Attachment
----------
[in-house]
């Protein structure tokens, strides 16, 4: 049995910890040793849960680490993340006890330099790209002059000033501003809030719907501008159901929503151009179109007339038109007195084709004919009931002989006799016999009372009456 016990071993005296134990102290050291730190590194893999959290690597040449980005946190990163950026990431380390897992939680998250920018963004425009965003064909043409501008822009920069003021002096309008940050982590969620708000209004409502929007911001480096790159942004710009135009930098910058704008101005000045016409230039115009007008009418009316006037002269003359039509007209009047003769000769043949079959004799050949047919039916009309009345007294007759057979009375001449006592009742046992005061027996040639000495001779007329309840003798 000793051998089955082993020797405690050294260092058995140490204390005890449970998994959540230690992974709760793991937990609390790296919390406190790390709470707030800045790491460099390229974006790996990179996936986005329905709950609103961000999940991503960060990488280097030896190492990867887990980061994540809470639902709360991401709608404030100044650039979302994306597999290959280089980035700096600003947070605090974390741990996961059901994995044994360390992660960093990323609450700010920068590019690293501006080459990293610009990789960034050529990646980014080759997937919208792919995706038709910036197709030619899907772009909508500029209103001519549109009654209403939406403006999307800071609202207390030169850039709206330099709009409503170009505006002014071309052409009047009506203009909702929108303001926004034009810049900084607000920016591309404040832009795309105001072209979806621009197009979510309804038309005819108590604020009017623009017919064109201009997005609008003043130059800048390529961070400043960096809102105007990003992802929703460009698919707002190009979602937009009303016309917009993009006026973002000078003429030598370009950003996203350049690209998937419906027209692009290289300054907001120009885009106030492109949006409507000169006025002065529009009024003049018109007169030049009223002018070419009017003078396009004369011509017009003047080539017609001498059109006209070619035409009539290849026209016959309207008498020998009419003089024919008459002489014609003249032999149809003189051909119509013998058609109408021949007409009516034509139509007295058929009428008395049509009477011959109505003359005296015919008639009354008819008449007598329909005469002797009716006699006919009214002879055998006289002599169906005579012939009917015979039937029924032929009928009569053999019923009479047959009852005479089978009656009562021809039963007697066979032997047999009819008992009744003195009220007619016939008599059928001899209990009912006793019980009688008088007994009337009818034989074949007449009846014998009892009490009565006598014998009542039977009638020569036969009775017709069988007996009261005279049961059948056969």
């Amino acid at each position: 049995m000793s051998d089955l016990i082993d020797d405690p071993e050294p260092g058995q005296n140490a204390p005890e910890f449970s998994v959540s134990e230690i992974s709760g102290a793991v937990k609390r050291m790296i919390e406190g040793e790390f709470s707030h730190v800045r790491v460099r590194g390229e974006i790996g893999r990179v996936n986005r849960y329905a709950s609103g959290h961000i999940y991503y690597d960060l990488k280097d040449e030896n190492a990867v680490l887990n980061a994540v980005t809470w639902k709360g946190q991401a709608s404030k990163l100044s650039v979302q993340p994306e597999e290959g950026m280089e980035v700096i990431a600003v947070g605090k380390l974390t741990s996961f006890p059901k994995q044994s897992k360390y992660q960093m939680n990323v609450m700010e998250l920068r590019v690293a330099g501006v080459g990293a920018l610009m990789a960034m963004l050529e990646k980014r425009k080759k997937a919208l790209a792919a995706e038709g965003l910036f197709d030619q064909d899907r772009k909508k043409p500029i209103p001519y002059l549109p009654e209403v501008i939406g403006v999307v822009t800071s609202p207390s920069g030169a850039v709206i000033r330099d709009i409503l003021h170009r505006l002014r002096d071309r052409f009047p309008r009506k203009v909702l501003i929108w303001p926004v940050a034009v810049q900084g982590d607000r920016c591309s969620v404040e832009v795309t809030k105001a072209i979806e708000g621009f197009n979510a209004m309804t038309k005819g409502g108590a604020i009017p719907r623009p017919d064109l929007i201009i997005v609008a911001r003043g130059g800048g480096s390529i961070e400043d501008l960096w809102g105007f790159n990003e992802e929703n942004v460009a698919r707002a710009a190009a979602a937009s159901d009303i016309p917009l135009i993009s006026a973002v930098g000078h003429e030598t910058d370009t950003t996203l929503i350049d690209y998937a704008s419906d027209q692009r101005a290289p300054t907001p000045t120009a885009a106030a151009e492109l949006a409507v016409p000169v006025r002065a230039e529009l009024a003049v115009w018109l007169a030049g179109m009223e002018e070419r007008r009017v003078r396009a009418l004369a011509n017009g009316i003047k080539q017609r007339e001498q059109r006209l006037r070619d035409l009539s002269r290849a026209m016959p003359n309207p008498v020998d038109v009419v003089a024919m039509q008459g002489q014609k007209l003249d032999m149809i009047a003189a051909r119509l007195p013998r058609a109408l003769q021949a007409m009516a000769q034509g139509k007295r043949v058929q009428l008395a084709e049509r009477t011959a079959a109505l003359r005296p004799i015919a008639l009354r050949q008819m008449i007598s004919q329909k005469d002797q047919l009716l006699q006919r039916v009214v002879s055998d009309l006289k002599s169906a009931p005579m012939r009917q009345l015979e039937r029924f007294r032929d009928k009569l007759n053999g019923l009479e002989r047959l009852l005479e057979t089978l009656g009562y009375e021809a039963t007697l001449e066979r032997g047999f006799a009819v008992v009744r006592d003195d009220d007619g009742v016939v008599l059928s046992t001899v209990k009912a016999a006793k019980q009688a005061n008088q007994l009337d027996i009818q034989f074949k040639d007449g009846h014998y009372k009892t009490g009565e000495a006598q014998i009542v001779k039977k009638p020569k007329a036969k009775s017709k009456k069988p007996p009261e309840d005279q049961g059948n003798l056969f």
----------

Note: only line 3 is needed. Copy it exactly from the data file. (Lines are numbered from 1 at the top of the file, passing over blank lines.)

């Amino acid at each position: 049995m000793s051998d089955l016990i082993d020797d405690p071993e050294p260092g058995q005296n140490a204390p005890e910890f449970s998994v959540s134990e230690i992974s709760g102290a793991v937990k609390r050291m790296i919390e406190g040793e790390f709470s707030h730190v800045r790491v460099r590194g390229e974006i790996g893999r990179v996936n986005r849960y329905a709950s609103g959290h961000i999940y991503y690597d960060l990488k280097d040449e030896n190492a990867v680490l887990n980061a994540v980005t809470w639902k709360g946190q991401a709608s404030k990163l100044s650039v979302q993340p994306e597999e290959g950026m280089e980035v700096i990431a600003v947070g605090k380390l974390t741990s996961f006890p059901k994995q044994s897992k360390y992660q960093m939680n990323v609450m700010e998250l920068r590019v690293a330099g501006v080459g990293a920018l610009m990789a960034m963004l050529e990646k980014r425009k080759k997937a919208l790209a792919a995706e038709g965003l910036f197709d030619q064909d899907r772009k909508k043409p500029i209103p001519y002059l549109p009654e209403v501008i939406g403006v999307v822009t800071s609202p207390s920069g030169a850039v709206i000033r330099d709009i409503l003021h170009r505006l002014r002096d071309r052409f009047p309008r009506k203009v909702l501003i929108w303001p926004v940050a034009v810049q900084g982590d607000r920016c591309s969620v404040e832009v795309t809030k105001a072209i979806e708000g621009f197009n979510a209004m309804t038309k005819g409502g108590a604020i009017p719907r623009p017919d064109l929007i201009i997005v609008a911001r003043g130059g800048g480096s390529i961070e400043d501008l960096w809102g105007f790159n990003e992802e929703n942004v460009a698919r707002a710009a190009a979602a937009s159901d009303i016309p917009l135009i993009s006026a973002v930098g000078h003429e030598t910058d370009t950003t996203l929503i350049d690209y998937a704008s419906d027209q692009r101005a290289p300054t907001p000045t120009a885009a106030a151009e492109l949006a409507v016409p000169v006025r002065a230039e529009l009024a003049v115009w018109l007169a030049g179109m009223e002018e070419r007008r009017v003078r396009a009418l004369a011509n017009g009316i003047k080539q017609r007339e001498q059109r006209l006037r070619d035409l009539s002269r290849a026209m016959p003359n309207p008498v020998d038109v009419v003089a024919m039509q008459g002489q014609k007209l003249d032999m149809i009047a003189a051909r119509l007195p013998r058609a109408l003769q021949a007409m009516a000769q034509g139509k007295r043949v058929q009428l008395a084709e049509r009477t011959a079959a109505l003359r005296p004799i015919a008639l009354r050949q008819m008449i007598s004919q329909k005469d002797q047919l009716l006699q006919r039916v009214v002879s055998d009309l006289k002599s169906a009931p005579m012939r009917q009345l015979e039937r029924f007294r032929d009928k009569l007759n053999g019923l009479e002989r047959l009852l005479e057979t089978l009656g009562y009375e021809a039963t007697l001449e066979r032997g047999f006799a009819v008992v009744r006592d003195d009220d007619g009742v016939v008599l059928s046992t001899v209990k009912a016999a006793k019980q009688a005061n008088q007994l009337d027996i009818q034989f074949k040639d007449g009846h014998y009372k009892t009490g009565e000495a006598q014998i009542v001779k039977k009638p020569k007329a036969k009775s017709k009456k069988p007996p009261e309840d005279q049961g059948n003798l056969f």